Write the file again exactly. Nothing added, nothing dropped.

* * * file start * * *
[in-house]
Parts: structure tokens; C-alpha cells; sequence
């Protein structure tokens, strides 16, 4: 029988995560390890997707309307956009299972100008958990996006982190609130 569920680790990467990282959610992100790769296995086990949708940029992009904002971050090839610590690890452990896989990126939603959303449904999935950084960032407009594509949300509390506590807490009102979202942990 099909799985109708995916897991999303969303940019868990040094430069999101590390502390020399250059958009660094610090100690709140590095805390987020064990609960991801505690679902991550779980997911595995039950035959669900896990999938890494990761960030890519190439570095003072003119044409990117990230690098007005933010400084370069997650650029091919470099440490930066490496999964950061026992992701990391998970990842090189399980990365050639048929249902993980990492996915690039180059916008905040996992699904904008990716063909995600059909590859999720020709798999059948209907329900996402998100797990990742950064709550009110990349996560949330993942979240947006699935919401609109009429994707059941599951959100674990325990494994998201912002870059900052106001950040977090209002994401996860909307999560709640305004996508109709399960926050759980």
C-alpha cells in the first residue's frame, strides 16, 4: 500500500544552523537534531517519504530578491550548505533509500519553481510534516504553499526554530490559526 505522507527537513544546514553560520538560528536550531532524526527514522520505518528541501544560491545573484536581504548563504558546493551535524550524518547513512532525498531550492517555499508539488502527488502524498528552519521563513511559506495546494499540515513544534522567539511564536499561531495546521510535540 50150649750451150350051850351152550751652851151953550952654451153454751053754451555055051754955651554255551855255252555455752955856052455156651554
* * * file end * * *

[in-house]
Parts: structure tokens; C-alpha cells; sequence
């Protein structure tokens, strides 16, 4: 029988995560390890997707309307956009299972100008958990996006982190609130 569920680790990467990282959610992100790769296995086990949708940029992009904002971050090839610590690890452990896989990126939603959303449904999935950084960032407009594509949300509390506590807490009102979202942990 099909799985109708995916897991999303969303940019868990040094430069999101590390502390020399250059958009660094610090100690709140590095805390987020064990609960991801505690679902991550779980997911595995039950035959669900896990999938890494990761960030890519190439570095003072003119044409990117990230690098007005933010400084370069997650650029091919470099440490930066490496999964950061026992992701990391998970990842090189399980990365050639048929249902993980990492996915690039180059916008905040996992699904904008990716063909995600059909590859999720020709798999059948209907329900996402998100797990990742950064709550009110990349996560949330993942979240947006699935919401609109009429994707059941599951959100674990325990494994998201912002870059900052106001950040977090209002994401996860909307999560709640305004996508109709399960926050759980």
C-alpha cells in the first residue's frame, strides 16, 4: 500500500544552523537534531517519504530578491550548505533509500519553481510534516504553499526554530490559526 505522507527537513544546514553560520538560528536550531532524526527514522520505518528541501544560491545573484536581504548563504558546493551535524550524518547513512532525498531550492517555499508539488502527488502524498528552519521563513511559506495546494499540515513544534522567539511564536499561531495546521510535540 50150649750451150350051850351152550751652851151953550952654451153454751053754451555055051754955651554255551855255252555455752955856052455156651554